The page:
|If Hasbro had kept their toy line |
going through 1997, they would
have given the Sable figure the same
My mom apparently agreed too, giving my brothers and I not one but two Doinks over the years (though unfortunately, the second Doink was not patterned after Steve Keirn). This may have been due to the fact that Hasbro stopped producing new figures after 1994, leaving only the less popular, surplus figures on the shelves of Toys 'R' Us. Regardless, it was a good thing we did have two identical Doink figures, despite Jack Tunney's decree that there could only be one Doink in the World Wrestling Federation, because one of the Doinks would fall apart into a revolting heap of plastic parts (much like Joanie Laurer).
That brings me to a drawback of the Doink action figure: because of its spring-loaded arm and rotatable head, its upper body was hollow, making it relatively easy to come undone but next to impossible to reassemble with the springs in place. Even this drawback had its advantages, though, as a dismembered Doink had the potential for some truly horrific stunts (like the face Doink of 1994 and beyond, but horrific in a good way).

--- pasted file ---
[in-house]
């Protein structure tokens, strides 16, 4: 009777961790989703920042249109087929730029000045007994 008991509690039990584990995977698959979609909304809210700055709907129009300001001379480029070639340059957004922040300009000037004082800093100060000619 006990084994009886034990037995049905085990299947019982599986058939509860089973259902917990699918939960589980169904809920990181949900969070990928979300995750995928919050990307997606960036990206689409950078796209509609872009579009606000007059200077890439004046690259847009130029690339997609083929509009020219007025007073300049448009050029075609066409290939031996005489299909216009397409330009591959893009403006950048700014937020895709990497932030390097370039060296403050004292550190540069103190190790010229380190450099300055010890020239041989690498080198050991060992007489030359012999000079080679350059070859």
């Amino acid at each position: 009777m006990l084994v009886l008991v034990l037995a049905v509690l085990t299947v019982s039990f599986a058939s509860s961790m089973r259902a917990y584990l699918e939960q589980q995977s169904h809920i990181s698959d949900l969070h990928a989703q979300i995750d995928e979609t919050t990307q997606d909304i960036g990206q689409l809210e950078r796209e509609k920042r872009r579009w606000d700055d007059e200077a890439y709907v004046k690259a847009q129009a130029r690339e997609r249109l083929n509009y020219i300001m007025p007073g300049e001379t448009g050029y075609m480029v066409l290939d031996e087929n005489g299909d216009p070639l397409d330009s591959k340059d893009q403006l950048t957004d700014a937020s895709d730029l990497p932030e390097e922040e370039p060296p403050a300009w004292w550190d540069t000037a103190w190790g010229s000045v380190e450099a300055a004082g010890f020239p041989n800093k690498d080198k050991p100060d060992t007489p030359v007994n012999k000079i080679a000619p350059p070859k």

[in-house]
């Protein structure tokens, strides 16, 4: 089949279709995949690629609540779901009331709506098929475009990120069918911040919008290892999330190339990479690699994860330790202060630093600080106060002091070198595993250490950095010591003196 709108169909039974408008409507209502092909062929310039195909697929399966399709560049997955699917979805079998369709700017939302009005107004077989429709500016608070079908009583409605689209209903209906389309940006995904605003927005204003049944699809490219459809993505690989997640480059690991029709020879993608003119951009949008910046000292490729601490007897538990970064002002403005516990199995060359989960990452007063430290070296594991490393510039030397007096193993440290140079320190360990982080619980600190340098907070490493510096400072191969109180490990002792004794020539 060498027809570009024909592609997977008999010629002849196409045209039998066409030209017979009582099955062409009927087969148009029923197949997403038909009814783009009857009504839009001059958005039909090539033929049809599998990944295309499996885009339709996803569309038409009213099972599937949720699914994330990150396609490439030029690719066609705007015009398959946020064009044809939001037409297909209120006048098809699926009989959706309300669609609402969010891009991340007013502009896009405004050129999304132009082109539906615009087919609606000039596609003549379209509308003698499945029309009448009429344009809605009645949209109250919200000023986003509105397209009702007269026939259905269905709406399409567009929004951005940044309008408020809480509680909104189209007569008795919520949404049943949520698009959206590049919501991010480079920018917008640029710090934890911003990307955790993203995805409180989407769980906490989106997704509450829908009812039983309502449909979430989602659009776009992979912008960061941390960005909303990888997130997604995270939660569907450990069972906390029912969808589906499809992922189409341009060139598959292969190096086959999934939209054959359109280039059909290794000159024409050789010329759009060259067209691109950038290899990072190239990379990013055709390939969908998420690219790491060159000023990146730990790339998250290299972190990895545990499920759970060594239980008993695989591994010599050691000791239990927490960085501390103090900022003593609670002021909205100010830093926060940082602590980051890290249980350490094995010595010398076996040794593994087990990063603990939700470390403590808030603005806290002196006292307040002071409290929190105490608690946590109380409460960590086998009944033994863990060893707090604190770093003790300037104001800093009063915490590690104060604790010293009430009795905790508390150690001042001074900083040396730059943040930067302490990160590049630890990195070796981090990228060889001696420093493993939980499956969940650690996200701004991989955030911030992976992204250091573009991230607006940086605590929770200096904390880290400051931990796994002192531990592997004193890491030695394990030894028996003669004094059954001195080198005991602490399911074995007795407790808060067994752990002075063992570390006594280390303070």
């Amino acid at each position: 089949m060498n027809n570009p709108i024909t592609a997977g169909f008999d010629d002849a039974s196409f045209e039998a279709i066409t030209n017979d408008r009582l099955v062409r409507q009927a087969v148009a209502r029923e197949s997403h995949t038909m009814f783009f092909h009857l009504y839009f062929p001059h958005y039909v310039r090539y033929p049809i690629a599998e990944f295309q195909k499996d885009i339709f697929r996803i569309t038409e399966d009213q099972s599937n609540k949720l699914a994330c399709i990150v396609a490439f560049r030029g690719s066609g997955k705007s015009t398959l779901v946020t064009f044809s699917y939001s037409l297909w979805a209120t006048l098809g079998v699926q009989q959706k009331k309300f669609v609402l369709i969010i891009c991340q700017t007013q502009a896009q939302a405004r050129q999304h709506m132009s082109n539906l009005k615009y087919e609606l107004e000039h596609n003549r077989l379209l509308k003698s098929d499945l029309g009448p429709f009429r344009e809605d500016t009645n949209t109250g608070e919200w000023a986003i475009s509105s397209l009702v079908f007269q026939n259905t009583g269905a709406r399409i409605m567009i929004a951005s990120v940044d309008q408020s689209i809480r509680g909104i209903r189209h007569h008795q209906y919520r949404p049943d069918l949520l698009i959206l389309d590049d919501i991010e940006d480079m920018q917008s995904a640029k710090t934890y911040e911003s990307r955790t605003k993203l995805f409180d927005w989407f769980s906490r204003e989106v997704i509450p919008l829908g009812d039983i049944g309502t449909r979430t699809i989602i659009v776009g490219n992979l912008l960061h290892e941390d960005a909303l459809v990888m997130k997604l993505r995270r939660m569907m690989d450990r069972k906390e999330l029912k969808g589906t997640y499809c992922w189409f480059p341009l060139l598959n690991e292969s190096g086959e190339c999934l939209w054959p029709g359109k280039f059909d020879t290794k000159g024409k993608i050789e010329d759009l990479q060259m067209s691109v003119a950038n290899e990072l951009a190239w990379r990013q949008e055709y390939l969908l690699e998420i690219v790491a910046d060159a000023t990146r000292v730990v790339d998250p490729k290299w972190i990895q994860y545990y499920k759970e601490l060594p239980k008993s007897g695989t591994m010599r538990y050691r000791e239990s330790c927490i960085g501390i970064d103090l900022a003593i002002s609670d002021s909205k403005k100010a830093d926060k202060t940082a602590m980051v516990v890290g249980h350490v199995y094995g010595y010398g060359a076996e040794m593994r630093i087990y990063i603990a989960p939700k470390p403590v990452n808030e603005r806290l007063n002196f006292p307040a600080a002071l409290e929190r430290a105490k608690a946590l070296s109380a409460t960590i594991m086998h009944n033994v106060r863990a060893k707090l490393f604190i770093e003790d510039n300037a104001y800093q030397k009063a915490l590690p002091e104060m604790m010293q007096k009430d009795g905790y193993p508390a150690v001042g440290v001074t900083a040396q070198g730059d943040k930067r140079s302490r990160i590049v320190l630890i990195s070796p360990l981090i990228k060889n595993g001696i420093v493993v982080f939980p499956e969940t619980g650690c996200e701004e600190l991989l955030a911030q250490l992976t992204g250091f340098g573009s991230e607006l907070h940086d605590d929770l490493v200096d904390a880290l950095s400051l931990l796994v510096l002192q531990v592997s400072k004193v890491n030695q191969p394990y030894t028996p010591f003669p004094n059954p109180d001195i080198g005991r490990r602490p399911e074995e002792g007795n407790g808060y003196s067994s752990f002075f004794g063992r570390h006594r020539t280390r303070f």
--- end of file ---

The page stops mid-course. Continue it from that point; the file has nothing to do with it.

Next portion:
|It was very chilly when they took this picture.|
Pro: Based on Matt Borne.
Con: Not based on Steve Keirn.
Pro: Pretty, pretty hair.
Con: Figure falls apart with wear.
Pro: Limbs and head can be rearranged on disassembled figure.
Con: Fingers may break off, making Doink appear to be Matt Hardy under the makeup.